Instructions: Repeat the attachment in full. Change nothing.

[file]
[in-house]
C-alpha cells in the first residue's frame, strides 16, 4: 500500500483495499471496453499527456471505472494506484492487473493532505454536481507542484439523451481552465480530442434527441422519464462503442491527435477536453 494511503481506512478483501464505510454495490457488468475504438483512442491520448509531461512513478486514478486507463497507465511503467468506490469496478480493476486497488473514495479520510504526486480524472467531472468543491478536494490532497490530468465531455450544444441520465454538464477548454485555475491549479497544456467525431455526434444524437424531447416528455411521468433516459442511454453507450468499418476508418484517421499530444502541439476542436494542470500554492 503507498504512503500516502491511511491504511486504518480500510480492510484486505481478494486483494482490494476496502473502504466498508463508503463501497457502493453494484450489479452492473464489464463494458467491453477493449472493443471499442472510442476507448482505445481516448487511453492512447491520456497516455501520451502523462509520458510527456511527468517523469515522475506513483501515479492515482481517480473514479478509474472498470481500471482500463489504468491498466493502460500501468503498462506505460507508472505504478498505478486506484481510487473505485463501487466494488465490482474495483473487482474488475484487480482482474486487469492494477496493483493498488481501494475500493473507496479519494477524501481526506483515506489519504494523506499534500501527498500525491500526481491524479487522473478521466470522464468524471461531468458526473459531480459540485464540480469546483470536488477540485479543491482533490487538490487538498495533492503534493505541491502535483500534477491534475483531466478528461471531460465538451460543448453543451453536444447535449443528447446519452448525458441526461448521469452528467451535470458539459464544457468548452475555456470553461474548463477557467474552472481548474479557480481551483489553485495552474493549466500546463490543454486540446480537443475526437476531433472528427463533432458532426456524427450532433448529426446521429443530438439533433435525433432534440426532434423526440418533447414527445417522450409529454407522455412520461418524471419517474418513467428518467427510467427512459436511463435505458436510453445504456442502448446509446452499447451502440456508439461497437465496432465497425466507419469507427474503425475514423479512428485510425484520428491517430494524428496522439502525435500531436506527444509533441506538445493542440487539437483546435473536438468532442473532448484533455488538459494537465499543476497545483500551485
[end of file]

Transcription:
[in-house]
C-alpha cells in the first residue's frame, strides 16, 4: 500500500483495499471496453499527456471505472494506484492487473493532505454536481507542484439523451481552465480530442434527441422519464462503442491527435477536453 494511503481506512478483501464505510454495490457488468475504438483512442491520448509531461512513478486514478486507463497507465511503467468506490469496478480493476486497488473514495479520510504526486480524472467531472468543491478536494490532497490530468465531455450544444441520465454538464477548454485555475491549479497544456467525431455526434444524437424531447416528455411521468433516459442511454453507450468499418476508418484517421499530444502541439476542436494542470500554492 503507498504512503500516502491511511491504511486504518480500510480492510484486505481478494486483494482490494476496502473502504466498508463508503463501497457502493453494484450489479452492473464489464463494458467491453477493449472493443471499442472510442476507448482505445481516448487511453492512447491520456497516455501520451502523462509520458510527456511527468517523469515522475506513483501515479492515482481517480473514479478509474472498470481500471482500463489504468491498466493502460500501468503498462506505460507508472505504478498505478486506484481510487473505485463501487466494488465490482474495483473487482474488475484487480482482474486487469492494477496493483493498488481501494475500493473507496479519494477524501481526506483515506489519504494523506499534500501527498500525491500526481491524479487522473478521466470522464468524471461531468458526473459531480459540485464540480469546483470536488477540485479543491482533490487538490487538498495533492503534493505541491502535483500534477491534475483531466478528461471531460465538451460543448453543451453536444447535449443528447446519452448525458441526461448521469452528467451535470458539459464544457468548452475555456470553461474548463477557467474552472481548474479557480481551483489553485495552474493549466500546463490543454486540446480537443475526437476531433472528427463533432458532426456524427450532433448529426446521429443530438439533433435525433432534440426532434423526440418533447414527445417522450409529454407522455412520461418524471419517474418513467428518467427510467427512459436511463435505458436510453445504456442502448446509446452499447451502440456508439461497437465496432465497425466507419469507427474503425475514423479512428485510425484520428491517430494524428496522439502525435500531436506527444509533441506538445493542440487539437483546435473536438468532442473532448484533455488538459494537465499543476497545483500551485